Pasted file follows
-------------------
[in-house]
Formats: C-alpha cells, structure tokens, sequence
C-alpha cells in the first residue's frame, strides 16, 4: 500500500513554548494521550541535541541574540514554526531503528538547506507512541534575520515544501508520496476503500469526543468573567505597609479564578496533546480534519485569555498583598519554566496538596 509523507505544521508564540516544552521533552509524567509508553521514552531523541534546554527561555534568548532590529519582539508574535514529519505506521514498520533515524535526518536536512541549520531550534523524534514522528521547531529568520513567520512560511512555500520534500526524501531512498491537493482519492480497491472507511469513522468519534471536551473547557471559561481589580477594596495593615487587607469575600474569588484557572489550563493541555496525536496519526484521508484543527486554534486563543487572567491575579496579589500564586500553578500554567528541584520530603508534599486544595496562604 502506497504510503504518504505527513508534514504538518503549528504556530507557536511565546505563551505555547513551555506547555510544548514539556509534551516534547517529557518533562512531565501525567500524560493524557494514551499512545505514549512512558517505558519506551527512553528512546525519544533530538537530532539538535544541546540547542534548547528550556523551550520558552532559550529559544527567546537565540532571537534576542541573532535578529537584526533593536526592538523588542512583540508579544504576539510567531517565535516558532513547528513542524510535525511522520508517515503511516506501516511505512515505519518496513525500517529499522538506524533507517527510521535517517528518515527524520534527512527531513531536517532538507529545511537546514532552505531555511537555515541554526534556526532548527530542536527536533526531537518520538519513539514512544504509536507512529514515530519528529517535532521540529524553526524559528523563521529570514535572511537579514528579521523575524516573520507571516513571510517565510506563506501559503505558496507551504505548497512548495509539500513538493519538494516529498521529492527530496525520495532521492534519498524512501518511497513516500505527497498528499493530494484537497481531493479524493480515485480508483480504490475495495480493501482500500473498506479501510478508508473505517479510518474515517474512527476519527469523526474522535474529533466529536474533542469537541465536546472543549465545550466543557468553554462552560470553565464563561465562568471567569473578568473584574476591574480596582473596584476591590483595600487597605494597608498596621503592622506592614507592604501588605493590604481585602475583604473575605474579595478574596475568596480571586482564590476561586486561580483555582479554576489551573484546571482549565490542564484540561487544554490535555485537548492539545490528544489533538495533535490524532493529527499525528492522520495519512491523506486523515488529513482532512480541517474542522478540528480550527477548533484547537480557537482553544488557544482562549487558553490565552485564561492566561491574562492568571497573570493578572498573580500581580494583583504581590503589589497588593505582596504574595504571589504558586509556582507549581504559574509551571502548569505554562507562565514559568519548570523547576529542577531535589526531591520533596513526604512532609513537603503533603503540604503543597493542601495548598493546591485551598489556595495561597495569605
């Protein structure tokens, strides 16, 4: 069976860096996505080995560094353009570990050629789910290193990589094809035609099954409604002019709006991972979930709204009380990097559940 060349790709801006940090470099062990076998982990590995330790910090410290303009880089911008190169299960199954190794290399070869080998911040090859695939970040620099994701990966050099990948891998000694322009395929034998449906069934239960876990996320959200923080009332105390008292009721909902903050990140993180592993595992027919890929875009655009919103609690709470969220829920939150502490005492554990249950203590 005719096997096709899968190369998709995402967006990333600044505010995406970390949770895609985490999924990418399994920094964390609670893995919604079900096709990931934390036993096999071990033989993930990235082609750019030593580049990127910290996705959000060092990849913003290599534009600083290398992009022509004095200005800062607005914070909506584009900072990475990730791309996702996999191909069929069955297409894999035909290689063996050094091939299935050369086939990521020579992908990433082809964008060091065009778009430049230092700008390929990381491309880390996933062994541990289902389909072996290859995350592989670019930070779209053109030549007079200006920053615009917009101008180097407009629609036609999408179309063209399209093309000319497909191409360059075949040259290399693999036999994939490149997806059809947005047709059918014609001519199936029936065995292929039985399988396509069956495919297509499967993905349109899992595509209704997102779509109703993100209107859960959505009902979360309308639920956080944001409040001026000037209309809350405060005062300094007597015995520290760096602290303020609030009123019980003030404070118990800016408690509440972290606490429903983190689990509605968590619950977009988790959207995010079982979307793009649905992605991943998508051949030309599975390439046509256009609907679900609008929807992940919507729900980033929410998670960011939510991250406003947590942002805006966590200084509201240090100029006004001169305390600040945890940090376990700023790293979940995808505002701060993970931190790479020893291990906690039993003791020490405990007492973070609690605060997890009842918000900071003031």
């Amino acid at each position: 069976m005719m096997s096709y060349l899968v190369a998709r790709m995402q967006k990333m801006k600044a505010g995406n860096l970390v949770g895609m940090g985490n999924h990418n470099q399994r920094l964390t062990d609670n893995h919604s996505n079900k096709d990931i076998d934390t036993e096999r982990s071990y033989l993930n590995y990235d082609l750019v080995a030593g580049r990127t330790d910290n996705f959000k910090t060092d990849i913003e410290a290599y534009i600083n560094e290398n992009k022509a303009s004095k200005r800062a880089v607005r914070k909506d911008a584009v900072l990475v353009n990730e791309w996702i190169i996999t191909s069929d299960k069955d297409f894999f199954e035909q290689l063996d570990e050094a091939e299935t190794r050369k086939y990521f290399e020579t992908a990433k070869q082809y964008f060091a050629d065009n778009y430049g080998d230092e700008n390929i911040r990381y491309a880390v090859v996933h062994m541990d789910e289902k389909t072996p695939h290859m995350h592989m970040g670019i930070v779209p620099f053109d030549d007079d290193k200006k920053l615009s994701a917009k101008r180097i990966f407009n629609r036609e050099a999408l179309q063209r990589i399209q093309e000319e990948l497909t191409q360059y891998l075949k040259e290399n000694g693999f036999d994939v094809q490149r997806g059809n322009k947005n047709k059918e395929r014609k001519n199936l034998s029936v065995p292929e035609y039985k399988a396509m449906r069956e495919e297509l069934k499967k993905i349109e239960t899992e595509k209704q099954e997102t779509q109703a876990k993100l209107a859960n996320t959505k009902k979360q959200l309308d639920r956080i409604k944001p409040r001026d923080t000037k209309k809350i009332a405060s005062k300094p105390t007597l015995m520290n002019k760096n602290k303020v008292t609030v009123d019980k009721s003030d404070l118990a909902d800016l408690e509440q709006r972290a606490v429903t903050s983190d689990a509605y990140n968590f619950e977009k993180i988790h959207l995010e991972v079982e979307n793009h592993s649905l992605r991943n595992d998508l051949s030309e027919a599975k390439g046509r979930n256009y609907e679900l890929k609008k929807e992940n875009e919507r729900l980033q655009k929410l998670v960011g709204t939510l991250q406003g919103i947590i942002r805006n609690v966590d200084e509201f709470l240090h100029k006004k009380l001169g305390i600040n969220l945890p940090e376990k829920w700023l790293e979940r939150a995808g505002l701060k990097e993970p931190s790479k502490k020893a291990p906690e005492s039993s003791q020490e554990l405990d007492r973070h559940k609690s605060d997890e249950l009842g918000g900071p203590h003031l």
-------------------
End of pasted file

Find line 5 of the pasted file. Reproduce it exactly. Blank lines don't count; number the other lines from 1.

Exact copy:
């Amino acid at each position: 069976m005719m096997s096709y060349l899968v190369a998709r790709m995402q967006k990333m801006k600044a505010g995406n860096l970390v949770g895609m940090g985490n999924h990418n470099q399994r920094l964390t062990d609670n893995h919604s996505n079900k096709d990931i076998d934390t036993e096999r982990s071990y033989l993930n590995y990235d082609l750019v080995a030593g580049r990127t330790d910290n996705f959000k910090t060092d990849i913003e410290a290599y534009i600083n560094e290398n992009k022509a303009s004095k200005r800062a880089v607005r914070k909506d911008a584009v900072l990475v353009n990730e791309w996702i190169i996999t191909s069929d299960k069955d297409f894999f199954e035909q290689l063996d570990e050094a091939e299935t190794r050369k086939y990521f290399e020579t992908a990433k070869q082809y964008f060091a050629d065009n778009y430049g080998d230092e700008n390929i911040r990381y491309a880390v090859v996933h062994m541990d789910e289902k389909t072996p695939h290859m995350h592989m970040g670019i930070v779209p620099f053109d030549d007079d290193k200006k920053l615009s994701a917009k101008r180097i990966f407009n629609r036609e050099a999408l179309q063209r990589i399209q093309e000319e990948l497909t191409q360059y891998l075949k040259e290399n000694g693999f036999d994939v094809q490149r997806g059809n322009k947005n047709k059918e395929r014609k001519n199936l034998s029936v065995p292929e035609y039985k399988a396509m449906r069956e495919e297509l069934k499967k993905i349109e239960t899992e595509k209704q099954e997102t779509q109703a876990k993100l209107a859960n996320t959505k009902k979360q959200l309308d639920r956080i409604k944001p409040r001026d923080t000037k209309k809350i009332a405060s005062k300094p105390t007597l015995m520290n002019k760096n602290k303020v008292t609030v009123d019980k009721s003030d404070l118990a909902d800016l408690e509440q709006r972290a606490v429903t903050s983190d689990a509605y990140n968590f619950e977009k993180i988790h959207l995010e991972v079982e979307n793009h592993s649905l992605r991943n595992d998508l051949s030309e027919a599975k390439g046509r979930n256009y609907e679900l890929k609008k929807e992940n875009e919507r729900l980033q655009k929410l998670v960011g709204t939510l991250q406003g919103i947590i942002r805006n609690v966590d200084e509201f709470l240090h100029k006004k009380l001169g305390i600040n969220l945890p940090e376990k829920w700023l790293e979940r939150a995808g505002l701060k990097e993970p931190s790479k502490k020893a291990p906690e005492s039993s003791q020490e554990l405990d007492r973070h559940k609690s605060d997890e249950l009842g918000g900071p203590h003031l």